In and through the power of the Holy Spirit, I pray. Amen.
It's time to show solidarity with our Haitian neighbors. Haiti will need help for a long time.

Partners in Health is the NGO founded in Haiti in 1987 by Dr. Paul Farmer, the celebrated physician and anthropologist who focuses on international social justice. The group’s emergency response focuses on delivering medical supplies and staff. Donate here.

You can donate to UNICEF for aid to children.

Action Against Hunger has long been involved in Haiti.

Mercy Corps is an NGO that specializes in emergency disaster relief and is deployed in Haiti.

If you want to help Haiti, and other developing nations over the long term, there is debt relief.
Contact Jubilee USA for how you can help.

The Haitian Embassy urges you to consider donating cash as opposed to in-kind donations. Visit the Haitian Embassy’s website .

For those who wish to donate through the Episcopal Church...
... there are the relief efforts of Episcopal Relief and Development.

The Episcopal Sisters of Saint Margaret are there in Haiti and are doing what they can to help out their neighbors despite their own losses and suffering.

Burlington Free Press supports repeal of IRV

Via Repeal IRV:
Burlington Free Press supports the repeal of IRV!

Thursday, January 21, 2010

"The New Green Economy: Aligning Science|Education|Markets"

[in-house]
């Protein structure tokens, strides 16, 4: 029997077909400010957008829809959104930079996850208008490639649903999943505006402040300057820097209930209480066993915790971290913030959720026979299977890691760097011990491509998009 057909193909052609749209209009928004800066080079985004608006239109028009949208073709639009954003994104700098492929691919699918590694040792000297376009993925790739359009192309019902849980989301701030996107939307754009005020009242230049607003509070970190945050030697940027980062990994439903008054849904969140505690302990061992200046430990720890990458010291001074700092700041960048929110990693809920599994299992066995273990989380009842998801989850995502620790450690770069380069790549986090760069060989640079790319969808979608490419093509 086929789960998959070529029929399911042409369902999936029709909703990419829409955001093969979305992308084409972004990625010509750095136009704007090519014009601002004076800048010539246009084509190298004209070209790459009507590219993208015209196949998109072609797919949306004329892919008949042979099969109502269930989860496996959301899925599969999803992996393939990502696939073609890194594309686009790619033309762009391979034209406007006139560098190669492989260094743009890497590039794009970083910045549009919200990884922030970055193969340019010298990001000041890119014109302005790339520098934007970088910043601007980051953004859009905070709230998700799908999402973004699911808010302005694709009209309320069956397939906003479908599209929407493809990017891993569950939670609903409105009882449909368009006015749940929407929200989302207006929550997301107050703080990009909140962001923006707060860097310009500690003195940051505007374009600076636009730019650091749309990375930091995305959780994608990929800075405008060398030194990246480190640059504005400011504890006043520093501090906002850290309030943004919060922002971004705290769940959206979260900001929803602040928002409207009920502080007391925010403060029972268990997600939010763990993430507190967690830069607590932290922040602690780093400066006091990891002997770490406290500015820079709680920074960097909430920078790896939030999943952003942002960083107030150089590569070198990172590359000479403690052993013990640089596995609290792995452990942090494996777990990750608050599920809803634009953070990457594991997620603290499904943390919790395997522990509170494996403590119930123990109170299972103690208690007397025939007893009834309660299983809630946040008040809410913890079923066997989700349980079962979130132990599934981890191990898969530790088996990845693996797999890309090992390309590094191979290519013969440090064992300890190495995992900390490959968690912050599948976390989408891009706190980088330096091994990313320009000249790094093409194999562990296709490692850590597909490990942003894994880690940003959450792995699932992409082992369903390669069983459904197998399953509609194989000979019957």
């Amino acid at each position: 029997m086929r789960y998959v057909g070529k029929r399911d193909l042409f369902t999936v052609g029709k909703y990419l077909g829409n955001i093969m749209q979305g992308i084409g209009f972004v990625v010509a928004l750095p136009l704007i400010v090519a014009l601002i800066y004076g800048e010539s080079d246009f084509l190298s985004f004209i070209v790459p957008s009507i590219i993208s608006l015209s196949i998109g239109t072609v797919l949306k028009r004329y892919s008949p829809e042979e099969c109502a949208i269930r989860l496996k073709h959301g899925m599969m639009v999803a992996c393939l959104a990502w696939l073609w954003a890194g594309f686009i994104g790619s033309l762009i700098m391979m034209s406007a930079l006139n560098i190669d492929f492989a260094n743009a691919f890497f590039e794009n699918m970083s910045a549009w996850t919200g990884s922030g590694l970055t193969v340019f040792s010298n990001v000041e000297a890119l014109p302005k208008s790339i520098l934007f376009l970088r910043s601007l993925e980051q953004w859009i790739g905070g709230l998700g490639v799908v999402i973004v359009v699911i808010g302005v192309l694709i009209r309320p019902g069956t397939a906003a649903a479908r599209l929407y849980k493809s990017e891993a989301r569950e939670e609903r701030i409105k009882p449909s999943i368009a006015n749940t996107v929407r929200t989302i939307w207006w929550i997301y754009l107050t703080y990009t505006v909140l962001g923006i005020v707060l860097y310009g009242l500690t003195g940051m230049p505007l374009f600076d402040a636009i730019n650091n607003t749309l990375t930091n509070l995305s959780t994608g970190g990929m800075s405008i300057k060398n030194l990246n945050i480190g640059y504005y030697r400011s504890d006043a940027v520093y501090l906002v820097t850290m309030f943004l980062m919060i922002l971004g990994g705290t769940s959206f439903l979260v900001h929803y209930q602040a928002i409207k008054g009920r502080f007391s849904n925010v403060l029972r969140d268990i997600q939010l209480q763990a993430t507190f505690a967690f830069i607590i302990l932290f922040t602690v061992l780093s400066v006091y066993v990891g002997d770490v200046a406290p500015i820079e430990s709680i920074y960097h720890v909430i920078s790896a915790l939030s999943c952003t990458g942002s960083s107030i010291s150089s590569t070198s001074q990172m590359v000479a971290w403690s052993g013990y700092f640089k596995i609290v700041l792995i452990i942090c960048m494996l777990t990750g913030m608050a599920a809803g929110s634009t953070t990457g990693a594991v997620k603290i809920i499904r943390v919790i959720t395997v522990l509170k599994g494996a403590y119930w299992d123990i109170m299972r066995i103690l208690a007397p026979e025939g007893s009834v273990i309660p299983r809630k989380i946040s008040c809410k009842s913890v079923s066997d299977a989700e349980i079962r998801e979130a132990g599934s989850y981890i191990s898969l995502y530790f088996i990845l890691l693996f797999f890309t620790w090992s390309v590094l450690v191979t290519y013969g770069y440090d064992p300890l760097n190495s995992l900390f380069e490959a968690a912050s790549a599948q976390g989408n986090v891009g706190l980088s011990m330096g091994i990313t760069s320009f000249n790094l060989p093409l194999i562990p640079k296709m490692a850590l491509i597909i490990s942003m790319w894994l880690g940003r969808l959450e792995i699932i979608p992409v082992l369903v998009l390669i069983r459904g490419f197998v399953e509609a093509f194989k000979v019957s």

A friend of mine is attending the New Green Economy conference in DC. He made a "status" update on Facebook.
"... get this.. The EPA has a booth here. However, they contracted what seems to be a private marketing firm to represent them, rather than one of their own employees!!!! What does this mean?

Here's the kicker. The conference is in the Ronald Regan building - RIGHT NEXT DOOR TO EPA HEADQUARTERS!!!"

Americans 'occupy' Haiti

"The US seems to be taking charge of the Haitian relief effort. Not to everybody’s liking."

Wednesday, January 20, 2010

Haiti Relief Benefit Concert - Saturday, January 23 at St Mike's

Haiti Relief Benefit Concert
Brahms Requiem.
hosted by Live From the Core and
The Green Mountain Mahler Festival
Nathaniel Lew, Conductor
Shyla Nelson, Soprano
Bread and Puppet Theatre

Saturday, January 23rd 2:00pm
Chapel of Saint Michael the Archangel
Saint Michael's College, Colchester, Vermont

Free and open to the public.

Proceeds from a free will offering to benefit Partners in Health and Catholic Relief Services.

If you are a singer or instrumentalist who would like to perform on Saturday, register here.

Please spread the word. If you are in the Vermont & on Facebook, kindly repost the event details to your own pages to help get the word out. Please also forward this announcement to as many as you can, and thank you so much for your help.

Those of you who live far afield of the hills of Vermont can stay tuned, as the organisers do have camera crews coming in and plan to post excerpts of the performance on YouTube.

Monday, January 18, 2010

Contrasting stories from Haiti